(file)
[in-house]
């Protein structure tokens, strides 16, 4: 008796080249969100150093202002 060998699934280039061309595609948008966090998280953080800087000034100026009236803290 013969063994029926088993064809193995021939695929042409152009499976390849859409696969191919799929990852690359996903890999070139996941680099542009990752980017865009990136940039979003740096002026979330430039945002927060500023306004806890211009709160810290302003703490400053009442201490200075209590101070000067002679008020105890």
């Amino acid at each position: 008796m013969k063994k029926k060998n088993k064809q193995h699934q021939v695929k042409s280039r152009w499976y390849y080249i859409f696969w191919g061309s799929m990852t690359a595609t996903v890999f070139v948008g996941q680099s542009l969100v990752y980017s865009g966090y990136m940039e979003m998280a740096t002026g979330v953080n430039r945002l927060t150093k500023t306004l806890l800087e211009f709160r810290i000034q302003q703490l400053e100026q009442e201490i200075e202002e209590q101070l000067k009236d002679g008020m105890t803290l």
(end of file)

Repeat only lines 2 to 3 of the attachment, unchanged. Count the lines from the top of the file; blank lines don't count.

């Protein structure tokens, strides 16, 4: 008796080249969100150093202002 060998699934280039061309595609948008966090998280953080800087000034100026009236803290 013969063994029926088993064809193995021939695929042409152009499976390849859409696969191919799929990852690359996903890999070139996941680099542009990752980017865009990136940039979003740096002026979330430039945002927060500023306004806890211009709160810290302003703490400053009442201490200075209590101070000067002679008020105890």
């Amino acid at each position: 008796m013969k063994k029926k060998n088993k064809q193995h699934q021939v695929k042409s280039r152009w499976y390849y080249i859409f696969w191919g061309s799929m990852t690359a595609t996903v890999f070139v948008g996941q680099s542009l969100v990752y980017s865009g966090y990136m940039e979003m998280a740096t002026g979330v953080n430039r945002l927060t150093k500023t306004l806890l800087e211009f709160r810290i000034q302003q703490l400053e100026q009442e201490i200075e202002e209590q101070l000067k009236d002679g008020m105890t803290l």